Professor Sarah E. O’Connor

Project Leader

Biography

Sarah’s research focuses on elucidating biochemical pathways in plants including those involved in the synthesis of the monoterpenes and the alkaloids, the enzymes involved and the evolution of these pathways.

Sarah works on plants in the mint family (Lamiaceae) and uses modern sequencing and bioinformatics to characterise pathways and identify new genes. This work has led to the development of platforms which allow fast, inexpensive production of compounds.

  • Monoterpene and alkaloid synthesis
  • Evolution of biochemical pathways in plants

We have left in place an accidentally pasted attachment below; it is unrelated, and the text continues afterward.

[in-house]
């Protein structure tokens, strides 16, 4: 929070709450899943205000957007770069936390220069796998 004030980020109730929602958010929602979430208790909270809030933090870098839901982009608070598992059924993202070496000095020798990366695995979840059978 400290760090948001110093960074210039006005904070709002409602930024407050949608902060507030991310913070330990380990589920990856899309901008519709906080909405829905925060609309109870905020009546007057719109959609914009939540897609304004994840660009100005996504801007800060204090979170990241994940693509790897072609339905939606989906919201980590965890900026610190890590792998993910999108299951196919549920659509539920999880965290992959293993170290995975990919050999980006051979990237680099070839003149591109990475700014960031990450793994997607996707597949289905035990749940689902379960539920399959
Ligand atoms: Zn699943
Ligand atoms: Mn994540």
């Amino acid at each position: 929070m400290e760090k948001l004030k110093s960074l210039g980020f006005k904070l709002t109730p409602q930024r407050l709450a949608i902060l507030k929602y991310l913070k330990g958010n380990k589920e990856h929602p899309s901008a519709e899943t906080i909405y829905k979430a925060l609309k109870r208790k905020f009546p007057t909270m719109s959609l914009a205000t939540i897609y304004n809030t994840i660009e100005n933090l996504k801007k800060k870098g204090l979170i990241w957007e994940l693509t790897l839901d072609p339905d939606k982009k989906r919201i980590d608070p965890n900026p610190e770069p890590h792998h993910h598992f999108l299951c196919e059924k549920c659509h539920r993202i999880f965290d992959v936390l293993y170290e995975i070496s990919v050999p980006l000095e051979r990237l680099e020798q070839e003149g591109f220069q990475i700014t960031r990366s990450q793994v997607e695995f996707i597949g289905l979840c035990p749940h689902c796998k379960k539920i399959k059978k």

• Synthetic biology for compound production

Plants produce hundreds of thousands of complex metabolites called “natural products” that have many uses.

Anti-cancer agents such as vinblastine and taxol, the analgesic morphine, and the anti-malarials artemisinin and quinine are each natural products that are produced by a plant. Despite the importance of these compounds, it is unclear how many of these complicated molecules are made by the plant.

The O’Connor group elucidates and engineers the metabolic pathways that construct these compounds from simple building blocks.

An understanding of these pathways allows us to harness the wealth of compounds and biocatalysts that plants have provided.

Moreover, the group can also begin to speculate how and why plants evolved to produce some of these molecules. They take a multi-disciplinary approach to answering research questions, using plant molecular biology, enzymology and chemical strategies in their group.

Selected Publications

See all of Professor Sarah E. O’Connor's publications